Quick and Easy Tips for Grilling Veggies
Grilled vegetables are an easy way to add intense flavor and charm to your summer meals. Though they are easy to prepare, there are a few common obstacles that make grilling them intimidating. For example, if the fire is not at the right temperature, they can easily burn or cook unevenly. If they are not cut in the correct manner, you may wind up watching them fall through the grill grate instead of onto your plate.
To avoid scorching your veggies, keep your grill temperature at medium hot. Keep in mind that vegetables cook at different speeds, so while you're cooking different types of vegetables all together, you may be taking them off the grill at different times.
When preparing your vegetables, cut them to expose the maximum surface area to the heat. This will help them cook quickly throughout. Smaller vegetables, such as mushrooms, cherry tomatoes, baby squash, and thinly sliced onions, need to be threaded on thin metal skewers or placed in a nonstick grill basket to keep them from falling through the grill. Just before grilling, brush the vegetables with a flavorful marinade or extra-virgin olive oil seasoned with freshly ground pepper and sea or kosher salt.
Once they’re prepared, don’t stop with just one dish—your grilled veggies can be put to good use in many meals to come. Think about using them the next day in a savory pasta salad with your favorite vinaigrette, to add zest to a veggie sandwich, or to provide the perfect pizza topping. Get creative with your new grilled goodies!
Here are a few of my favorite grilled vegetables:
Summer Squash and Zucchini (Cooking time: 8 to 10 minutes)
Cooking the interior of squash thoroughly without burning the exterior will bring out this vegetable's most intense flavor. Trim the ends and slice lengthwise into 1/2-inch-thick strips.
Endive (Cooking time: 5 to 7 minutes)
Using a knife, cut the discolored end off. Then slice the endive in half lengthwise, through the core.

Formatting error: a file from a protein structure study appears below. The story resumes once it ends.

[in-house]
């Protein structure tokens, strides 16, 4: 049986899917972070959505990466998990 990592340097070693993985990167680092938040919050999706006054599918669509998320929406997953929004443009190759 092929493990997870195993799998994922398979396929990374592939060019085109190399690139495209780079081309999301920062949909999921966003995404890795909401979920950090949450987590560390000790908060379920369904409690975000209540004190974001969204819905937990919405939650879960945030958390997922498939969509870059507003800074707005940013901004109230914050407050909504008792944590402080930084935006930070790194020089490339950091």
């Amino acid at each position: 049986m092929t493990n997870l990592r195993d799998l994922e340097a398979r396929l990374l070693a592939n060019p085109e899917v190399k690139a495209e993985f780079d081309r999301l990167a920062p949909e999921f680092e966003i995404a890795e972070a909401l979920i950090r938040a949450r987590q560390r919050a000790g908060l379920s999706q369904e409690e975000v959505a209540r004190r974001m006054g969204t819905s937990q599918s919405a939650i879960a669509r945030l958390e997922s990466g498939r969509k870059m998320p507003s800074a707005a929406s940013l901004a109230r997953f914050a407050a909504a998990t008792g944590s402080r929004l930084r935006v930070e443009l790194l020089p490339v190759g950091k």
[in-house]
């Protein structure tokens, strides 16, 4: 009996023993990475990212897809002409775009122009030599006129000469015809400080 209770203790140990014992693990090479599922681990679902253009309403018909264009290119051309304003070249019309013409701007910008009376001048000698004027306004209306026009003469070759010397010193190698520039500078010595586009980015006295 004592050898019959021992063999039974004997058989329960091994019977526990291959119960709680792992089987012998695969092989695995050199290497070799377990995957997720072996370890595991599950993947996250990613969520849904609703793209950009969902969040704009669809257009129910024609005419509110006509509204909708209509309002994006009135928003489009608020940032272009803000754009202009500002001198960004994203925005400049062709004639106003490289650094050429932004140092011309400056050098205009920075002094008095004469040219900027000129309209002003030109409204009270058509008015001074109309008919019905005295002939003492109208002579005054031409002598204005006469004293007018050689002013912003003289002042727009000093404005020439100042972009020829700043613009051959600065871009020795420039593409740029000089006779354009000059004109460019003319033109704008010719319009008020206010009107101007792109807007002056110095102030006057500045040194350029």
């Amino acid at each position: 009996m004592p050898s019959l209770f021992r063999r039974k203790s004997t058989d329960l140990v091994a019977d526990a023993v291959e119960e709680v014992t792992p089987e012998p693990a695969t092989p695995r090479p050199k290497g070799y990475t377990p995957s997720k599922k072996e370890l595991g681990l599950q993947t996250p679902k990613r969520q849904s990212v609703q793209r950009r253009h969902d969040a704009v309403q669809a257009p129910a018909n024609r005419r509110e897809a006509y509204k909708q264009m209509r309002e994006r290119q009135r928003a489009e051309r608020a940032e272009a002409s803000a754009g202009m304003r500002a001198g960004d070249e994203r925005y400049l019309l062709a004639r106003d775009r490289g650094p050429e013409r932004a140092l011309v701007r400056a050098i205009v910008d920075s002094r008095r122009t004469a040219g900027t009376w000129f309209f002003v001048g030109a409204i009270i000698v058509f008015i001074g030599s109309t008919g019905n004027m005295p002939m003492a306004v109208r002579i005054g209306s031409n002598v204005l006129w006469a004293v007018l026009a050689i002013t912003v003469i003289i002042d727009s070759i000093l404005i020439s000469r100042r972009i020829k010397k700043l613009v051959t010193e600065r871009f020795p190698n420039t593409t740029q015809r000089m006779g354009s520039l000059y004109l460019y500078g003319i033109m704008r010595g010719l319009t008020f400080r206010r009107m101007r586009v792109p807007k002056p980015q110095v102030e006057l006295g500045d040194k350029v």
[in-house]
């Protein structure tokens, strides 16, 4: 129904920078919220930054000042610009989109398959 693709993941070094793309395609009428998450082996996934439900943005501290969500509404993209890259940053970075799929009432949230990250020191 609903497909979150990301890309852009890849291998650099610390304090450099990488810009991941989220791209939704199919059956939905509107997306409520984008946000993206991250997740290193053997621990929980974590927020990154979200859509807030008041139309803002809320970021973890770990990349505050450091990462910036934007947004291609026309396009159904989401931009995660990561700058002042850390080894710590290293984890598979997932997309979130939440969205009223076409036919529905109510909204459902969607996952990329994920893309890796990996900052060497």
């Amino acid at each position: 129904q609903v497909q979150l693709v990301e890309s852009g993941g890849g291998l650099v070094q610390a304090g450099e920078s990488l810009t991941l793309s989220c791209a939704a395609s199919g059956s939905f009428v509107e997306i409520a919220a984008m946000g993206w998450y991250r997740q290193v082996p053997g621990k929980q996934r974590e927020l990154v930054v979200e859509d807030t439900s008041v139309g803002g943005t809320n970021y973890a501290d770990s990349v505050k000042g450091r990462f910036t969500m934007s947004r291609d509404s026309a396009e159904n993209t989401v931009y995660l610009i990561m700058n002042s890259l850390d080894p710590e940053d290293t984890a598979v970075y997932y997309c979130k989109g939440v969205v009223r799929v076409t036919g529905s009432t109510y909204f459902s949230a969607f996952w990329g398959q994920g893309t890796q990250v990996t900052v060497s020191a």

Onions (Cooking time: 10 to 12 minutes, turning once)
Cut thick slices from large onions and pierce them all the way through with a thin metal skewer. This will prevent them from falling through the grill grate and allow them to be flipped easily with tongs. For very large onions, you may want to use two parallel skewers through each slice.
Bell Peppers (Cooking time: 5 to 8 minutes)
Cut each pepper in half lengthwise through the stem and remove the core and seeds. Cut each half into thirds lengthwise. Grilling peppers softens them and brings out their natural sweetness, but you'll want to avoid over-grilling, as charring them can bring out bitter flavors. If ultra-soft peppers are what you're after, char them until the skin is black — about 10 minutes. Place them in a sealed plastic bag for 30 minutes to steam and loosen the skin, then peel the skin off and serve.
Corn on the Cob (Cooking time: 8 to 10 minutes, turning every minute)
Remove all but the innermost layer of husk so that the kernels are still covered, using scissors or a sharp knife to cut off the tassel at the end. Leaving the innermost layer of husk will allow the kernels to steam. You'll be surprised how moist the corn will turn out!
Fennel (Cooking time: 7 to 9 minutes, turning once)
To avoid having it fall through the grate, slice it into cross sections a quarter-inch thick, leaving a piece of the core still attached. Cut off the stems and feathery fronds and trim very thin slices from the base to remove any tough or bruised outer layers. Slice the bulb vertically through its base into quarter-inch pieces that resemble fans.
Mushrooms (Cooking time: 8 to 12 minutes, turning twice)
Clean mushrooms and trim any dry ends off the stems. Skewer mushrooms through cap and stem so they are less likely to break when turned on the grill.